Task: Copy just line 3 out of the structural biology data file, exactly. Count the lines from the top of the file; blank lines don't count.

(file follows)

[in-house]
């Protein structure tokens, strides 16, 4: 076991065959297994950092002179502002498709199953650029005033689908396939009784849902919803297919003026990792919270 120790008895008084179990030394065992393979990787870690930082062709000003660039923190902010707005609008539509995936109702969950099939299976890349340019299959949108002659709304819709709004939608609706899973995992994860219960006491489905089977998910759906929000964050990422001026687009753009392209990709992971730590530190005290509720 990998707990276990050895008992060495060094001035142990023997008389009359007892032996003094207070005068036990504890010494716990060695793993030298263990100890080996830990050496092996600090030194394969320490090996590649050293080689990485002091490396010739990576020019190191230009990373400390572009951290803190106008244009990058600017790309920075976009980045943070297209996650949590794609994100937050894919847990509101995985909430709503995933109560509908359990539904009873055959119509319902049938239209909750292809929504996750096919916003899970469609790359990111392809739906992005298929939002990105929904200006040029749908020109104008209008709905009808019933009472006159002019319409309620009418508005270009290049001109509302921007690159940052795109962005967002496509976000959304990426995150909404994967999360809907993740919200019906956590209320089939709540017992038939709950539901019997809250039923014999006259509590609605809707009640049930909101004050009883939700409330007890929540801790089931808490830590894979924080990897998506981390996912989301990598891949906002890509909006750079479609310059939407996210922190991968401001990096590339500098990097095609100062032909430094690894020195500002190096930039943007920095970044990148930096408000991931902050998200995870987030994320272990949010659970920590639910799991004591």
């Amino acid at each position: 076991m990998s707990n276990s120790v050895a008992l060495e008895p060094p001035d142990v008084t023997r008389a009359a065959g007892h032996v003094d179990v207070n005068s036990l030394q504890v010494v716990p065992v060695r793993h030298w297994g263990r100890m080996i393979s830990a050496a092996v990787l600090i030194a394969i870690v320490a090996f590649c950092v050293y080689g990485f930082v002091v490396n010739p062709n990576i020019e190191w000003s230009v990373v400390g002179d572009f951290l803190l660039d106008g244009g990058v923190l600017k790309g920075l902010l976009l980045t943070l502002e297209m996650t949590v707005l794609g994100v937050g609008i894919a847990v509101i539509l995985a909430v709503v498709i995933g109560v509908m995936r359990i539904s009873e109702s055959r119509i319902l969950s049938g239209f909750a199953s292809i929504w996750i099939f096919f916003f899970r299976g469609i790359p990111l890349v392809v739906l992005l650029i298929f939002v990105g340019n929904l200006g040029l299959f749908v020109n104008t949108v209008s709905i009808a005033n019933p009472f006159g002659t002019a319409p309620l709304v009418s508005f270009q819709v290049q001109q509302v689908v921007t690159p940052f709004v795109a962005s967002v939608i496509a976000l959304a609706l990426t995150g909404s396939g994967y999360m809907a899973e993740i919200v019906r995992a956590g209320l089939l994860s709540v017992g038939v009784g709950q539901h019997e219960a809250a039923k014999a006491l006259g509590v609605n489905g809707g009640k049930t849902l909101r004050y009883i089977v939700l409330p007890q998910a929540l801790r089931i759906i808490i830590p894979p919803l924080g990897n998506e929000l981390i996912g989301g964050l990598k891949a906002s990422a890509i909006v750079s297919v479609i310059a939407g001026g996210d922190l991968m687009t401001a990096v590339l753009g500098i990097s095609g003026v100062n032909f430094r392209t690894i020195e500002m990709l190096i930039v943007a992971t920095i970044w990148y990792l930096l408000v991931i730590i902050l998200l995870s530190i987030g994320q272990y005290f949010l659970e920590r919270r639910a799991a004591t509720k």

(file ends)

């Amino acid at each position: 076991m990998s707990n276990s120790v050895a008992l060495e008895p060094p001035d142990v008084t023997r008389a009359a065959g007892h032996v003094d179990v207070n005068s036990l030394q504890v010494v716990p065992v060695r793993h030298w297994g263990r100890m080996i393979s830990a050496a092996v990787l600090i030194a394969i870690v320490a090996f590649c950092v050293y080689g990485f930082v002091v490396n010739p062709n990576i020019e190191w000003s230009v990373v400390g002179d572009f951290l803190l660039d106008g244009g990058v923190l600017k790309g920075l902010l976009l980045t943070l502002e297209m996650t949590v707005l794609g994100v937050g609008i894919a847990v509101i539509l995985a909430v709503v498709i995933g109560v509908m995936r359990i539904s009873e109702s055959r119509i319902l969950s049938g239209f909750a199953s292809i929504w996750i099939f096919f916003f899970r299976g469609i790359p990111l890349v392809v739906l992005l650029i298929f939002v990105g340019n929904l200006g040029l299959f749908v020109n104008t949108v209008s709905i009808a005033n019933p009472f006159g002659t002019a319409p309620l709304v009418s508005f270009q819709v290049q001109q509302v689908v921007t690159p940052f709004v795109a962005s967002v939608i496509a976000l959304a609706l990426t995150g909404s396939g994967y999360m809907a899973e993740i919200v019906r995992a956590g209320l089939l994860s709540v017992g038939v009784g709950q539901h019997e219960a809250a039923k014999a006491l006259g509590v609605n489905g809707g009640k049930t849902l909101r004050y009883i089977v939700l409330p007890q998910a929540l801790r089931i759906i808490i830590p894979p919803l924080g990897n998506e929000l981390i996912g989301g964050l990598k891949a906002s990422a890509i909006v750079s297919v479609i310059a939407g001026g996210d922190l991968m687009t401001a990096v590339l753009g500098i990097s095609g003026v100062n032909f430094r392209t690894i020195e500002m990709l190096i930039v943007a992971t920095i970044w990148y990792l930096l408000v991931i730590i902050l998200l995870s530190i987030g994320q272990y005290f949010l659970e920590r919270r639910a799991a004591t509720k």